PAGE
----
1. Summary: Utilizes the example provided during WWDC, we compared its performance against the conventional ObservedObject pattern, as talked about it in the migration guide here - Migrating from the Observable Object protocol to the Observable macro | Apple Developer Documentation
  2. This was a motivating example to try as the above guide calls out: “Tracking optionals and collections of objects, which isn’t possible when using ObservableObject.” so we would like to get such benefits with Macros but looks like inviting the Observable macro equivalent comes with ~2x the build time overhead. (the project uses it in the exact same way as suggested in the guide)
  3. Refer to “WithObservationMacro” and “WithoutObservationMacro” folders in the above zip.
  4. For quick reference of exact usage, refer to these links: with macro usage, without macro usage.

Findings and Concerns

Our tests revealed a significant increase in build time overhead when macros were employed.

Clean Build Times Comparison (Avg of 3 runs)

  • Explicit Initializers vs MemberInitMacro
    • Without Macro (Target ST0): 226.0 seconds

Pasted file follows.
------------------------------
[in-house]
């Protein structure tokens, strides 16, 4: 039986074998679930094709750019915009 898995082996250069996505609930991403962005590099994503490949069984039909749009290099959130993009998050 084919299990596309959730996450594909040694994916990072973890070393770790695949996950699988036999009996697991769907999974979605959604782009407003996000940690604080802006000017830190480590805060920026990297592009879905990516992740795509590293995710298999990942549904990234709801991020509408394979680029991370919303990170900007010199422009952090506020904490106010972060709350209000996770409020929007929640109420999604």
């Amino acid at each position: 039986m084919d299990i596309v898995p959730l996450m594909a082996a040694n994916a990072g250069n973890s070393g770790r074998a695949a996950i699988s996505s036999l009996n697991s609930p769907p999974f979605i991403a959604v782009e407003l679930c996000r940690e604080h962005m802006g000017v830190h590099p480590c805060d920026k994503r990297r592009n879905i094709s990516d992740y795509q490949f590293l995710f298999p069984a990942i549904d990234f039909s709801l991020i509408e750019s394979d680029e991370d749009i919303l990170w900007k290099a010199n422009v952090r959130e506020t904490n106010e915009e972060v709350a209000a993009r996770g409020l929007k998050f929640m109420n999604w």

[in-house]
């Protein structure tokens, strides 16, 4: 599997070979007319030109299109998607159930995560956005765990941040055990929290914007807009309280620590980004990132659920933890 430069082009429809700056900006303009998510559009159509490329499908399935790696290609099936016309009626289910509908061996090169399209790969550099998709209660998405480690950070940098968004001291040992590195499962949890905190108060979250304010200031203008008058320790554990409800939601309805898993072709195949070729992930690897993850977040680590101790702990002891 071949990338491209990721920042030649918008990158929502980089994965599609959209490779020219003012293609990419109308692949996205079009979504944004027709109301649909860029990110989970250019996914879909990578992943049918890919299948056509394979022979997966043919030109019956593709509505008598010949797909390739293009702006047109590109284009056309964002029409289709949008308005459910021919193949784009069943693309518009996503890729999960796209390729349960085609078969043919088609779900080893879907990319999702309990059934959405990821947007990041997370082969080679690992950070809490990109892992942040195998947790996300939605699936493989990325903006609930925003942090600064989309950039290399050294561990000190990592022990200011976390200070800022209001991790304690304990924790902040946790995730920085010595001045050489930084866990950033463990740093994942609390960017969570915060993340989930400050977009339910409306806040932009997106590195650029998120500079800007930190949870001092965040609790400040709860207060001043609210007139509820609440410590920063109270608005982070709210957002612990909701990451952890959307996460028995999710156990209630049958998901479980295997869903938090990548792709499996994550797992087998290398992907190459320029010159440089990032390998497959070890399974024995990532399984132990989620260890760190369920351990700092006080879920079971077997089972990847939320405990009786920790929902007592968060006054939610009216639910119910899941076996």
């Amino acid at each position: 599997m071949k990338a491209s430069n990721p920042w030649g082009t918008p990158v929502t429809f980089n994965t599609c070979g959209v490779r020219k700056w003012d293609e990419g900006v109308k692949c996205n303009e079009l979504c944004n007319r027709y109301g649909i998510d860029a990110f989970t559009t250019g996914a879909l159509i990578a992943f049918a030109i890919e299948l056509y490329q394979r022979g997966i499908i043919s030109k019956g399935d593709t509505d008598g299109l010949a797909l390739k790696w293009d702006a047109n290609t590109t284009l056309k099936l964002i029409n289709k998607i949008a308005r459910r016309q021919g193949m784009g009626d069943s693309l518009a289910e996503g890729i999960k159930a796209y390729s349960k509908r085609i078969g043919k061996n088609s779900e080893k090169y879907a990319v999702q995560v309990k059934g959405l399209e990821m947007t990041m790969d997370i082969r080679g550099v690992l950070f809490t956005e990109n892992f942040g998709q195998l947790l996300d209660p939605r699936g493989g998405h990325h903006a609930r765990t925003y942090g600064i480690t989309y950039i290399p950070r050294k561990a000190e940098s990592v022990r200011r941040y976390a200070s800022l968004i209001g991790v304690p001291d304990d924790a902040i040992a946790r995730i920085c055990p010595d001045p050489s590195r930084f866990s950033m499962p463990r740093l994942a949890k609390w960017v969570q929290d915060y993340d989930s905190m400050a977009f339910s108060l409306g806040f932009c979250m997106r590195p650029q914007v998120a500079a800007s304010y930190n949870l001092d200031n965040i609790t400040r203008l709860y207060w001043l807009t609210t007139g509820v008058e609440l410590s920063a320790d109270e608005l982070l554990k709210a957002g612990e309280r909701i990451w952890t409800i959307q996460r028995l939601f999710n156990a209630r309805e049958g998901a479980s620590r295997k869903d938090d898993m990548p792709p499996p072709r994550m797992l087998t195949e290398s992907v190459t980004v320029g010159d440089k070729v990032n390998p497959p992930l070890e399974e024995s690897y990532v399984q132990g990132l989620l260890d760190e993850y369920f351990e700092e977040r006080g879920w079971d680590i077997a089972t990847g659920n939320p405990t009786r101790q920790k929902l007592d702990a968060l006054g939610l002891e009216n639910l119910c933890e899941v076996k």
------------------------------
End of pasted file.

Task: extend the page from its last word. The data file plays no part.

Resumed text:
• With Macro (Target ST0): 429.0 seconds
  • ObservedObject vs ObservationMacro
    • Without Macro (Target ST0): 84.8 seconds
    • With Macro (Target ST0): 154.9 seconds
  • Explicit Expressions vs StringifyMacro
    • Without Macro (Target ST0): 42.5 seconds
    • With Macro (Target ST0): 107.3 seconds

Notably, the Activity Monitor indicated a substantial load attributed to swift-plugin-server among other macro-related processes. We hypothesize that a part of the build time overhead is primarily due to the invocation of macro executables as an additional build step – a contrast to the integrated compilation process observed in languages like Rust and Kotlin. To test this, we also wrote the simplest possible macro; one that takes no arguments, and returns an empty string literal. It had the same overhead.

Addressing Build time concerns

While we are excited about the potential of Swift Macros to modernize our development practices, the observed build time overhead currently poses a substantial blocker to their adoption in our projects.

We are reaching out to the community for insights:

  • Are there known workarounds or optimizations that we might not be aware of that could mitigate this overhead?
  • Is there ongoing or planned work within Swift to address these concerns?
  • Are there easy wins that we can help to implement?

We look forward to any guidance, suggestions, or discussions that could help us leverage Swift Macros more effectively while maintaining our project's performance standards.